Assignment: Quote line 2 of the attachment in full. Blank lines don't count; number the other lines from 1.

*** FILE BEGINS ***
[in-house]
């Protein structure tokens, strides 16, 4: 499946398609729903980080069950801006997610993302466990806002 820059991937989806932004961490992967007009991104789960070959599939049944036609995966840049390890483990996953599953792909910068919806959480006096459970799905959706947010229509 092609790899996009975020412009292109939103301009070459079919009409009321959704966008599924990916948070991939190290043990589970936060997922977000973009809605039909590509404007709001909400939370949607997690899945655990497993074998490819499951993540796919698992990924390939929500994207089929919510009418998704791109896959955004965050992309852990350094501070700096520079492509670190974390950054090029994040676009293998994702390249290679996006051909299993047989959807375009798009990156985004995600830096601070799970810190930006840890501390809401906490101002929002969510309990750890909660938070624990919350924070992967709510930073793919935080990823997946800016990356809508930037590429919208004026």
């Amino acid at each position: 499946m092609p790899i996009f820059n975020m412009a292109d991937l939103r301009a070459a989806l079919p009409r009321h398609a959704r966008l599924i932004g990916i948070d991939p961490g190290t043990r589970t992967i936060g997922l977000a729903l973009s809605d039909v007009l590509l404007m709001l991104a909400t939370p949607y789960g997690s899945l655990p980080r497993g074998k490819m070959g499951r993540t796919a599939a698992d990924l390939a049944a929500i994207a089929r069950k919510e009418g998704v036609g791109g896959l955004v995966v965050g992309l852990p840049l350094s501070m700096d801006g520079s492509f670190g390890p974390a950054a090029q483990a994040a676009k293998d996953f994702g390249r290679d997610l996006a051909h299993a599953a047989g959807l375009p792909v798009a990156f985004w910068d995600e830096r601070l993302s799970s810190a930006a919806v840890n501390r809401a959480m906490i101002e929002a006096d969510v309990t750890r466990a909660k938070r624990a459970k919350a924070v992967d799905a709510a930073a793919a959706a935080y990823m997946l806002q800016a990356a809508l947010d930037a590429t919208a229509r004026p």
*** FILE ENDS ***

């Protein structure tokens, strides 16, 4: 499946398609729903980080069950801006997610993302466990806002 820059991937989806932004961490992967007009991104789960070959599939049944036609995966840049390890483990996953599953792909910068919806959480006096459970799905959706947010229509 092609790899996009975020412009292109939103301009070459079919009409009321959704966008599924990916948070991939190290043990589970936060997922977000973009809605039909590509404007709001909400939370949607997690899945655990497993074998490819499951993540796919698992990924390939929500994207089929919510009418998704791109896959955004965050992309852990350094501070700096520079492509670190974390950054090029994040676009293998994702390249290679996006051909299993047989959807375009798009990156985004995600830096601070799970810190930006840890501390809401906490101002929002969510309990750890909660938070624990919350924070992967709510930073793919935080990823997946800016990356809508930037590429919208004026």